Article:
Pennsylvania is home to an incredible wealth of homegrown agriculture, creative artisans and acclaimed professional chefs. In the past, Pittsburgh and Philadelphia have received the lion’s share of the attention when it comes to culinary culture, but a new magazine is shining a much-deserved spotlight on the food scene in PA, with an extra focus on the center of the Commonwealth.
Provisions, which recently launched its inaugural issue and also hosts food-related events, celebrates and is helping to cultivate the culinary community across Pennsylvania. We couldn’t be more excited to welcome this new publication to the world, and we are pleased to share this interview with the magazine’s founder Maggie Anderson.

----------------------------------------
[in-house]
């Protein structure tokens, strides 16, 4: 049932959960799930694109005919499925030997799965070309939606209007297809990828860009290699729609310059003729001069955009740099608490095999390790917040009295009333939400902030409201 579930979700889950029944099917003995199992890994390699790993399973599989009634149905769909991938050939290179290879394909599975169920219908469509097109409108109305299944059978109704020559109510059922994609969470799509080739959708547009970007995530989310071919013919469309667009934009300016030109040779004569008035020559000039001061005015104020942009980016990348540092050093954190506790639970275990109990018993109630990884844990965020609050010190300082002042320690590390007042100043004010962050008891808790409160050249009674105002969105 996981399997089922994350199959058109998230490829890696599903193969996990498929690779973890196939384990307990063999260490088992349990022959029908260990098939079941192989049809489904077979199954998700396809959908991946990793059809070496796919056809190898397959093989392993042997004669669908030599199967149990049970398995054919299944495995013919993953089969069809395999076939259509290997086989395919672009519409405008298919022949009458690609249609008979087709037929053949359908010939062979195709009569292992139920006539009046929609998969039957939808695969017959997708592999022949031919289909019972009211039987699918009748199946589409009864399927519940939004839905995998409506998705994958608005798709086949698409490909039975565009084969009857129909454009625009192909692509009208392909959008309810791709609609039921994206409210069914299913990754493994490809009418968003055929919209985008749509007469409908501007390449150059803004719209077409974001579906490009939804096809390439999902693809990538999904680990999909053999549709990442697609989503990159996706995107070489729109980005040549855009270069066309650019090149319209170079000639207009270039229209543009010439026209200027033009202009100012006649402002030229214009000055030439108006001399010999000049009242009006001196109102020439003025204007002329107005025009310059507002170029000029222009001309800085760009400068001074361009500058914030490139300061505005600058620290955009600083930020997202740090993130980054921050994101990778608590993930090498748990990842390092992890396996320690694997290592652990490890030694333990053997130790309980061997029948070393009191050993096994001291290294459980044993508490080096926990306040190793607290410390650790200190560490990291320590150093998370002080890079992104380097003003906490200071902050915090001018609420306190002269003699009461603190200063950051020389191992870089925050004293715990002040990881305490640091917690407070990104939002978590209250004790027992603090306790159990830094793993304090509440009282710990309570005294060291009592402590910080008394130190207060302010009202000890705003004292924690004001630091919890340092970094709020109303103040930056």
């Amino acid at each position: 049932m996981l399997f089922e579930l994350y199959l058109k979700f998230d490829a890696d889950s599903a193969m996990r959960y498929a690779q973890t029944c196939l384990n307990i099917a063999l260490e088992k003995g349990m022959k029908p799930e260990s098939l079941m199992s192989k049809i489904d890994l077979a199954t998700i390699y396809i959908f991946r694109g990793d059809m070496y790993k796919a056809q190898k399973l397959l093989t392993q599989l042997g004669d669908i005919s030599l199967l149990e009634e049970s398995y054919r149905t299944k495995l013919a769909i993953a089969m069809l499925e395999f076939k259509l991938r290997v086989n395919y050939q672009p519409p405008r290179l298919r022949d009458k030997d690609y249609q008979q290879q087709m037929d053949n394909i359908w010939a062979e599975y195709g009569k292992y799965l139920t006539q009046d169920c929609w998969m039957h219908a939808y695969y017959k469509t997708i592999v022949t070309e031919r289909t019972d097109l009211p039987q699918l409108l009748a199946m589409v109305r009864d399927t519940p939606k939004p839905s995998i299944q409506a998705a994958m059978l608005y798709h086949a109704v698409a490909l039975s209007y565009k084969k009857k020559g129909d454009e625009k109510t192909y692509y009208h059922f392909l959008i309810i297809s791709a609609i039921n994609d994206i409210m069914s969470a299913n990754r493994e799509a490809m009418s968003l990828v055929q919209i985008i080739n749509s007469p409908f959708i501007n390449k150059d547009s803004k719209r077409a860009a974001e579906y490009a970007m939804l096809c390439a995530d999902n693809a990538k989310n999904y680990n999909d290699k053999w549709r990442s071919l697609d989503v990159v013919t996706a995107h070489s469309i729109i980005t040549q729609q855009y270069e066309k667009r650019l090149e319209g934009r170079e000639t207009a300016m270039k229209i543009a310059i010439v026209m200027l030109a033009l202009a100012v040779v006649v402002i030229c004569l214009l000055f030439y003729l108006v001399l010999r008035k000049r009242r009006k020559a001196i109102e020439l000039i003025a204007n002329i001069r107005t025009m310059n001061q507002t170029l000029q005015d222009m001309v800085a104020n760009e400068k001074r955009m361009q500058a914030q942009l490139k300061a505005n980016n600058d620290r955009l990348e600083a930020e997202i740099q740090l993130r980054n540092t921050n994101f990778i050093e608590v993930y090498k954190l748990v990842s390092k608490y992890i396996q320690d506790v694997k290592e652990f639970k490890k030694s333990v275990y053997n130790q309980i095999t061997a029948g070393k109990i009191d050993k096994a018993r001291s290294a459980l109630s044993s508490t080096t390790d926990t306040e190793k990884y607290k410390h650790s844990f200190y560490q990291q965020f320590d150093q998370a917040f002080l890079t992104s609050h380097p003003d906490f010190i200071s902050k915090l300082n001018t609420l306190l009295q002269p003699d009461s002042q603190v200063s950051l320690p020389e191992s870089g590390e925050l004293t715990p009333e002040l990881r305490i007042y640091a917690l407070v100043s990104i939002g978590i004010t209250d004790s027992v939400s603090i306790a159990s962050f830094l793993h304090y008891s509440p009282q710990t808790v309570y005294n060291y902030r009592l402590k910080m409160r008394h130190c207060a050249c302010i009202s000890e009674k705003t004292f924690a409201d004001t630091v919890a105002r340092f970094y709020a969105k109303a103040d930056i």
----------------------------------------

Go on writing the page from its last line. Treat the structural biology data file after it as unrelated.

PA Eats: Can you tell us a bit about yourself, Maggie? Where are you from?
Maggie Anderson: I grew up in State College, and that’s where I live right now. I left for college at NYU and stayed in New York for graduate school at Sarah Lawrence, where I got a Master’s in fiction. I come to journalism from the creative writing side of things.
I moved back to my hometown for a few reasons: family, money … the usual. But the things that were falling apart for me in New York came together here: I got a job working for a local monthly lifestyle magazine, State College Magazine, and found a career I didn’t realize I could have.
What inspired you to start Provisions?